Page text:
“With CPG, you see high frequency but low consideration, so customers shop often — but the ability to influence the decision is lower,” explained Jensen. “With non-CPG, the customer spends more time considering and researching but makes purchases less frequently. Specialty retail also has a much different mix of customer journeys and omnichannel sales. This comes into play with these brands’ RMN activations because it influences media mix, measurement and, ultimately, where they can meet customers.”

Considering this, one leading electronics brand worked with Best Buy Ads to increase sales week-over-week during a critical launch period.

Search audiences and consumers demonstrating intent were identified using Best Buy’s first-party data. These audiences were targeted with a variety of cross-category, high-impact display placements across desktop, mobile and app. As part of the campaign, in-store advertising was also used, particularly at the point of sale, to increase urgency and reduce hesitation on the part of shoppers. Display units and in-store advertising emphasized product arrangement and promotional messaging.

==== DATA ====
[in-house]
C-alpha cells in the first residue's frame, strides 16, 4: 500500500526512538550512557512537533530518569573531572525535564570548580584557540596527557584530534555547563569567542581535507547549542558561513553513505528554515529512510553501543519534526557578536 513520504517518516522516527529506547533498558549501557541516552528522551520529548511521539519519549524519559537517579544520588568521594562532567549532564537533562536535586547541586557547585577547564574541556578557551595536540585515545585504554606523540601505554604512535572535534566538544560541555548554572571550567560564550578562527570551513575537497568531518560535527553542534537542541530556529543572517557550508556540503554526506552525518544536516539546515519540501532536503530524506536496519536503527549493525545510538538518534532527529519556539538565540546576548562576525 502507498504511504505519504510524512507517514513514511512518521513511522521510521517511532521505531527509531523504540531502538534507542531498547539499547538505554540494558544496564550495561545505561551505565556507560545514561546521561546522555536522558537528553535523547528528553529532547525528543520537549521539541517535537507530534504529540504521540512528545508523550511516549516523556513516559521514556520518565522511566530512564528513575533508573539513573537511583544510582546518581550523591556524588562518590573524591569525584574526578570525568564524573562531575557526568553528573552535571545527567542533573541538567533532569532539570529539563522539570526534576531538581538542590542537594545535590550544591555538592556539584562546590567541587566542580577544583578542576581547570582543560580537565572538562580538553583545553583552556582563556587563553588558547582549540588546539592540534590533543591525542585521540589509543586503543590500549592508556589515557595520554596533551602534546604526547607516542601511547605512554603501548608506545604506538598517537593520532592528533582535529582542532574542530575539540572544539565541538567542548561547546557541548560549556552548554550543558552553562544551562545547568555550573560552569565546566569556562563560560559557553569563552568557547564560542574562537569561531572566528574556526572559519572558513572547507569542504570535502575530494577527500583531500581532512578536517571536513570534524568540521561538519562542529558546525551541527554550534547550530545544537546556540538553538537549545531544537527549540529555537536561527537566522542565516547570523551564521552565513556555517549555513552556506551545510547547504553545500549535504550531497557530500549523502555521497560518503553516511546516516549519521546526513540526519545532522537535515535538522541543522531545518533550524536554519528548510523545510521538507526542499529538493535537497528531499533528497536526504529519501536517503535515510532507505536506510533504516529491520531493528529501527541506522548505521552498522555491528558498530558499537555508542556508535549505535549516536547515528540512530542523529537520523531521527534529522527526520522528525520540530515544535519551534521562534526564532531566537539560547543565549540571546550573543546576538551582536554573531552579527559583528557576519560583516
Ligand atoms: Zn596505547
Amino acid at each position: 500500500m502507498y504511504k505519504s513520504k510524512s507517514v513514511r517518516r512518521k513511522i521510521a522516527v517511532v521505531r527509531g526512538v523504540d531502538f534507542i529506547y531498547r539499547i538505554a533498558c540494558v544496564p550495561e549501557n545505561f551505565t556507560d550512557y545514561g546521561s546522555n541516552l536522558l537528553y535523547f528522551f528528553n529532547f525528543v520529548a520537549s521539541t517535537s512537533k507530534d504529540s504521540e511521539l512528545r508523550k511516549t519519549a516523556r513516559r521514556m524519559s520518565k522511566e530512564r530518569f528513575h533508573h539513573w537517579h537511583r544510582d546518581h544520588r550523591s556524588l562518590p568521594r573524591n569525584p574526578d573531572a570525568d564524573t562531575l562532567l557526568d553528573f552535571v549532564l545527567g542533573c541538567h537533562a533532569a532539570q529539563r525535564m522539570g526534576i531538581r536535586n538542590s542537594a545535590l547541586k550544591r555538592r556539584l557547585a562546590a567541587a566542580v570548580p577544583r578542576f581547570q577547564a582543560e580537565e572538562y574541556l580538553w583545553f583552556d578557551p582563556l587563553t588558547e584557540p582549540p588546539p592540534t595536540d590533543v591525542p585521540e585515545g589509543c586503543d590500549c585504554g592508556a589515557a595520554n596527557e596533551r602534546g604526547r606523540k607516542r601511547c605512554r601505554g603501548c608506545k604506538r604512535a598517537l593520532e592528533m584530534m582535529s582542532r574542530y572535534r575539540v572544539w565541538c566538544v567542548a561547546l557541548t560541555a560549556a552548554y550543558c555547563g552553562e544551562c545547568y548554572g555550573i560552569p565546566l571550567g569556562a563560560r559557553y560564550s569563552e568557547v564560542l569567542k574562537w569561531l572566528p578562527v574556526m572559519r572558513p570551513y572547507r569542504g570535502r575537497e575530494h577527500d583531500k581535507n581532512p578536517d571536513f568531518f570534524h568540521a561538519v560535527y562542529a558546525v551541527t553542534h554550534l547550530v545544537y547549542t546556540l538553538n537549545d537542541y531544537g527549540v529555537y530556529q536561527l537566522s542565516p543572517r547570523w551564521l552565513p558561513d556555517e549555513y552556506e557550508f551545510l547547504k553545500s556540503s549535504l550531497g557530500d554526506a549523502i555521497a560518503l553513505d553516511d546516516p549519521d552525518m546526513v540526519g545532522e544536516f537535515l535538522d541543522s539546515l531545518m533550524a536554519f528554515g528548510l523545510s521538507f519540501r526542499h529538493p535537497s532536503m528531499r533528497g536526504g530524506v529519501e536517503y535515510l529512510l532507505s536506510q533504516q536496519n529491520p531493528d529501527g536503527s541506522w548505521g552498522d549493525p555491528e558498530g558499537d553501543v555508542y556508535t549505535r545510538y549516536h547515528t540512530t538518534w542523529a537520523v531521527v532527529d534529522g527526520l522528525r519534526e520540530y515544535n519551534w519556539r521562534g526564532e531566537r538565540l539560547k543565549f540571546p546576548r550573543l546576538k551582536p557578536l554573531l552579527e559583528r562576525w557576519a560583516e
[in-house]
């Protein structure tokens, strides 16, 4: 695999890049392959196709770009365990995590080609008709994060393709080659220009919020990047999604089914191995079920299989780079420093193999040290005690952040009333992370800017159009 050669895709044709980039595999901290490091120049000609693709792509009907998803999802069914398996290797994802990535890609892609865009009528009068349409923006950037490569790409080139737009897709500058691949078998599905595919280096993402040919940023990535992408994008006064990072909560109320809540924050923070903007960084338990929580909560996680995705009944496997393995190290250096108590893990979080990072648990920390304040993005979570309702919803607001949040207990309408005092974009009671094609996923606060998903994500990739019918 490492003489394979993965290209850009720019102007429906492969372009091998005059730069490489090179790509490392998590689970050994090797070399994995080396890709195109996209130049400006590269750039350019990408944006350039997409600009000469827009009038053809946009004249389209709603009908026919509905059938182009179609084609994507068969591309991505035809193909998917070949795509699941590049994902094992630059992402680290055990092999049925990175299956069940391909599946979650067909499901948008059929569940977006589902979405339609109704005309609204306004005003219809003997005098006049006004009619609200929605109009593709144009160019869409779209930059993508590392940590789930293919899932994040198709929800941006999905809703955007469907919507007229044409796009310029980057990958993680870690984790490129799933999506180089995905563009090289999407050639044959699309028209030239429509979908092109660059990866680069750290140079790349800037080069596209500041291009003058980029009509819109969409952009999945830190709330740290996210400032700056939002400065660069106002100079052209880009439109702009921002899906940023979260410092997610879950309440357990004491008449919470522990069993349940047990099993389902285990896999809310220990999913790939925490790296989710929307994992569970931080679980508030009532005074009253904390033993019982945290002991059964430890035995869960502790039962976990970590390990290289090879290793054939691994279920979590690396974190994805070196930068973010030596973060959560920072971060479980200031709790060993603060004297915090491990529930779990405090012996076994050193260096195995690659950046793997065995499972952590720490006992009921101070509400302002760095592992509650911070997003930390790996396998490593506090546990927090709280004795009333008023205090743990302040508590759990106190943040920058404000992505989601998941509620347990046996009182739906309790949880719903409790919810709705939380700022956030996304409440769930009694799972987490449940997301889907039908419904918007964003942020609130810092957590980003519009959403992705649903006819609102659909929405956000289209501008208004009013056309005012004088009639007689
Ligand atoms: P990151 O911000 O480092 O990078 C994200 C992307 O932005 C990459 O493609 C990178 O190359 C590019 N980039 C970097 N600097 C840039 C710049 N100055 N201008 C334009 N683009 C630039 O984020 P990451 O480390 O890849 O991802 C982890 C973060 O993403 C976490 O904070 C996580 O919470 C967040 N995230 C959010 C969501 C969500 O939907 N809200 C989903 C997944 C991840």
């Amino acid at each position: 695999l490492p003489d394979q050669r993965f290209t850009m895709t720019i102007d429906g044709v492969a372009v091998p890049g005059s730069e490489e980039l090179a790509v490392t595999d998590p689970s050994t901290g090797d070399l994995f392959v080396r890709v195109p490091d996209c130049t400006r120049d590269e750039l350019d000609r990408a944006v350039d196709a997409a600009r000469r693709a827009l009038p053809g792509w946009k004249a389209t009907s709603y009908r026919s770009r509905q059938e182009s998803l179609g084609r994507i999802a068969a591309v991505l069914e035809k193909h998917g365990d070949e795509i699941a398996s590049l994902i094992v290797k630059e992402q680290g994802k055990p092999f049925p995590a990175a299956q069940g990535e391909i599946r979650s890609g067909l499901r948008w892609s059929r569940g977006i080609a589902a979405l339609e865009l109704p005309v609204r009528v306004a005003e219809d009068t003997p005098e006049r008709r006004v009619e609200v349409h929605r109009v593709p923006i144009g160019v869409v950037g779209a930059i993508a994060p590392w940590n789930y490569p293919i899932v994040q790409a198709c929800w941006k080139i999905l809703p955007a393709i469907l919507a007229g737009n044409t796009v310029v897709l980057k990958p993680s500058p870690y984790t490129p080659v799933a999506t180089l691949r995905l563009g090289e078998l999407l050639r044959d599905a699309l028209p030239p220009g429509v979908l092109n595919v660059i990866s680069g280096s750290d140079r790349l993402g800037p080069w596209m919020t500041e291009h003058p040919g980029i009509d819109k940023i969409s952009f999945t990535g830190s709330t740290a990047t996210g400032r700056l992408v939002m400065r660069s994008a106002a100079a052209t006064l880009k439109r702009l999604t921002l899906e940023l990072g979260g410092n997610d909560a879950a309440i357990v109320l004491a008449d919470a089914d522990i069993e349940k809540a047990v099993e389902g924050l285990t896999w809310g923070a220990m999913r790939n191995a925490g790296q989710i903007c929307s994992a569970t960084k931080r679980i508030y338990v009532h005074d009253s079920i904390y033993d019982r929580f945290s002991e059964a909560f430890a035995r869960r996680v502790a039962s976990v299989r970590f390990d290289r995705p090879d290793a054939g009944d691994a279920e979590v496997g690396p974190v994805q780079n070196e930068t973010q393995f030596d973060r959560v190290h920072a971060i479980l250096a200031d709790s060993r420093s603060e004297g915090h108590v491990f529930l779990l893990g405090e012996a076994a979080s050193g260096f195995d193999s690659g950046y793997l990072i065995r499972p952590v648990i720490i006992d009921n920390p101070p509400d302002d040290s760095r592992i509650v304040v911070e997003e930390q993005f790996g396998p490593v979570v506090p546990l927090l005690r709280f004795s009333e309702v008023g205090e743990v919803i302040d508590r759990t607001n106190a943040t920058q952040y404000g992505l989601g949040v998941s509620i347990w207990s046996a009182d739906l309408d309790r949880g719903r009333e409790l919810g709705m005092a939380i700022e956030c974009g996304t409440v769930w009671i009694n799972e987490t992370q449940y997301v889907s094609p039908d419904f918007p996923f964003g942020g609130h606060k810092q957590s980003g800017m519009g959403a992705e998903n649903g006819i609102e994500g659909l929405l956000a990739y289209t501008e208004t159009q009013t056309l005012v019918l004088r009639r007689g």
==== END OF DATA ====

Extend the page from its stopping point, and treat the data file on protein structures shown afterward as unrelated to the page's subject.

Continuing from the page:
The omnichannel campaign resulted in an 18% increase in online revenue, a 47% increase in online units sold, a 41% increase in product page views and an 18% increase in omnichannel revenue week-over-week.

Brands are leveraging first-party data to segment new audiences and boost engagement 

RMNs are not only for endemic brands sold at specific retailers. Products and services exist on a spectrum of relevancy, including complementary, near-endemic and entirely non-endemic brands.